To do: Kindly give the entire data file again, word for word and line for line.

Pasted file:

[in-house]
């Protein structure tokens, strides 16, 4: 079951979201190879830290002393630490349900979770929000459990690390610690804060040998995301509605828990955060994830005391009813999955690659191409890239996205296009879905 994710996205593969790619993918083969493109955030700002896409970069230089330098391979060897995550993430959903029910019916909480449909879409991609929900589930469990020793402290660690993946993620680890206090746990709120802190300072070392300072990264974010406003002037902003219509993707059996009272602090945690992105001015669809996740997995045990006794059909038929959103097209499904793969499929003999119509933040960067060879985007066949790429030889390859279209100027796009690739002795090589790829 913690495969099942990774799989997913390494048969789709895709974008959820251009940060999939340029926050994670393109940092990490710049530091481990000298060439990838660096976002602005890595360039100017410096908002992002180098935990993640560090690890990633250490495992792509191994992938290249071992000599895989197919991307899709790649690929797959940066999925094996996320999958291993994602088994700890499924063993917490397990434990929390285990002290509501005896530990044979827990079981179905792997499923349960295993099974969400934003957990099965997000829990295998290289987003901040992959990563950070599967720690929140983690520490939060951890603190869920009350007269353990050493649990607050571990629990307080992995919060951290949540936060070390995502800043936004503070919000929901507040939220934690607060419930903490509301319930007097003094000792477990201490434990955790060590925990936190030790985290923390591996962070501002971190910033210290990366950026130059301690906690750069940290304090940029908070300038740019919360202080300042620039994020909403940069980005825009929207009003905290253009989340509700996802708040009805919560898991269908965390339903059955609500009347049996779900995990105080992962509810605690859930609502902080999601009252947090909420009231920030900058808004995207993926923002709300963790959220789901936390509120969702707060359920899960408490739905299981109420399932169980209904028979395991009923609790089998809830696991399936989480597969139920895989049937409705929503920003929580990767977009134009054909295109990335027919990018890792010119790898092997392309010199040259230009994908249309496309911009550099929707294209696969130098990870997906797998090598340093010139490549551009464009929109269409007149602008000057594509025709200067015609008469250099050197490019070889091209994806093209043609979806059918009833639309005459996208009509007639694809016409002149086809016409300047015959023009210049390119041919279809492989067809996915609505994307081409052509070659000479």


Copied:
[in-house]
């Protein structure tokens, strides 16, 4: 079951979201190879830290002393630490349900979770929000459990690390610690804060040998995301509605828990955060994830005391009813999955690659191409890239996205296009879905 994710996205593969790619993918083969493109955030700002896409970069230089330098391979060897995550993430959903029910019916909480449909879409991609929900589930469990020793402290660690993946993620680890206090746990709120802190300072070392300072990264974010406003002037902003219509993707059996009272602090945690992105001015669809996740997995045990006794059909038929959103097209499904793969499929003999119509933040960067060879985007066949790429030889390859279209100027796009690739002795090589790829 913690495969099942990774799989997913390494048969789709895709974008959820251009940060999939340029926050994670393109940092990490710049530091481990000298060439990838660096976002602005890595360039100017410096908002992002180098935990993640560090690890990633250490495992792509191994992938290249071992000599895989197919991307899709790649690929797959940066999925094996996320999958291993994602088994700890499924063993917490397990434990929390285990002290509501005896530990044979827990079981179905792997499923349960295993099974969400934003957990099965997000829990295998290289987003901040992959990563950070599967720690929140983690520490939060951890603190869920009350007269353990050493649990607050571990629990307080992995919060951290949540936060070390995502800043936004503070919000929901507040939220934690607060419930903490509301319930007097003094000792477990201490434990955790060590925990936190030790985290923390591996962070501002971190910033210290990366950026130059301690906690750069940290304090940029908070300038740019919360202080300042620039994020909403940069980005825009929207009003905290253009989340509700996802708040009805919560898991269908965390339903059955609500009347049996779900995990105080992962509810605690859930609502902080999601009252947090909420009231920030900058808004995207993926923002709300963790959220789901936390509120969702707060359920899960408490739905299981109420399932169980209904028979395991009923609790089998809830696991399936989480597969139920895989049937409705929503920003929580990767977009134009054909295109990335027919990018890792010119790898092997392309010199040259230009994908249309496309911009550099929707294209696969130098990870997906797998090598340093010139490549551009464009929109269409007149602008000057594509025709200067015609008469250099050197490019070889091209994806093209043609979806059918009833639309005459996208009509007639694809016409002149086809016409300047015959023009210049390119041919279809492989067809996915609505994307081409052509070659000479």